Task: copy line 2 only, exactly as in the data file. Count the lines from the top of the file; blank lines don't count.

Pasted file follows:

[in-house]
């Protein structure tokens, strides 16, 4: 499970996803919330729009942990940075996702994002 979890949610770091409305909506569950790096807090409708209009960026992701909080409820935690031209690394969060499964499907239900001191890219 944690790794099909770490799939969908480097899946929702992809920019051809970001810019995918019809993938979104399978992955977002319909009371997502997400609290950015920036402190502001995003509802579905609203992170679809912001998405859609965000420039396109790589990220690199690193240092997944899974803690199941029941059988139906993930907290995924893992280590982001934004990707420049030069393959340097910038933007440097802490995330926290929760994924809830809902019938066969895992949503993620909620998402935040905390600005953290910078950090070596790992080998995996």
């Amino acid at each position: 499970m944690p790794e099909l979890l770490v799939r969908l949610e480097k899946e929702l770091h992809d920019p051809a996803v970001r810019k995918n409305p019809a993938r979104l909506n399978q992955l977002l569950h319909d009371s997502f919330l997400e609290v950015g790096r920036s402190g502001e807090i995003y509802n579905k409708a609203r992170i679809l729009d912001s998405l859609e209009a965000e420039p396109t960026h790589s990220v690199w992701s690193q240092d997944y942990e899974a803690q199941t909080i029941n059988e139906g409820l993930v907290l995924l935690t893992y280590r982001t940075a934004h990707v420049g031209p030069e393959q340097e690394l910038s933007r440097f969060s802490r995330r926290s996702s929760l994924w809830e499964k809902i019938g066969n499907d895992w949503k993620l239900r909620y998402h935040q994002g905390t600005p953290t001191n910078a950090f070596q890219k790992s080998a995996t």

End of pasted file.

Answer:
């Protein structure tokens, strides 16, 4: 499970996803919330729009942990940075996702994002 979890949610770091409305909506569950790096807090409708209009960026992701909080409820935690031209690394969060499964499907239900001191890219 944690790794099909770490799939969908480097899946929702992809920019051809970001810019995918019809993938979104399978992955977002319909009371997502997400609290950015920036402190502001995003509802579905609203992170679809912001998405859609965000420039396109790589990220690199690193240092997944899974803690199941029941059988139906993930907290995924893992280590982001934004990707420049030069393959340097910038933007440097802490995330926290929760994924809830809902019938066969895992949503993620909620998402935040905390600005953290910078950090070596790992080998995996």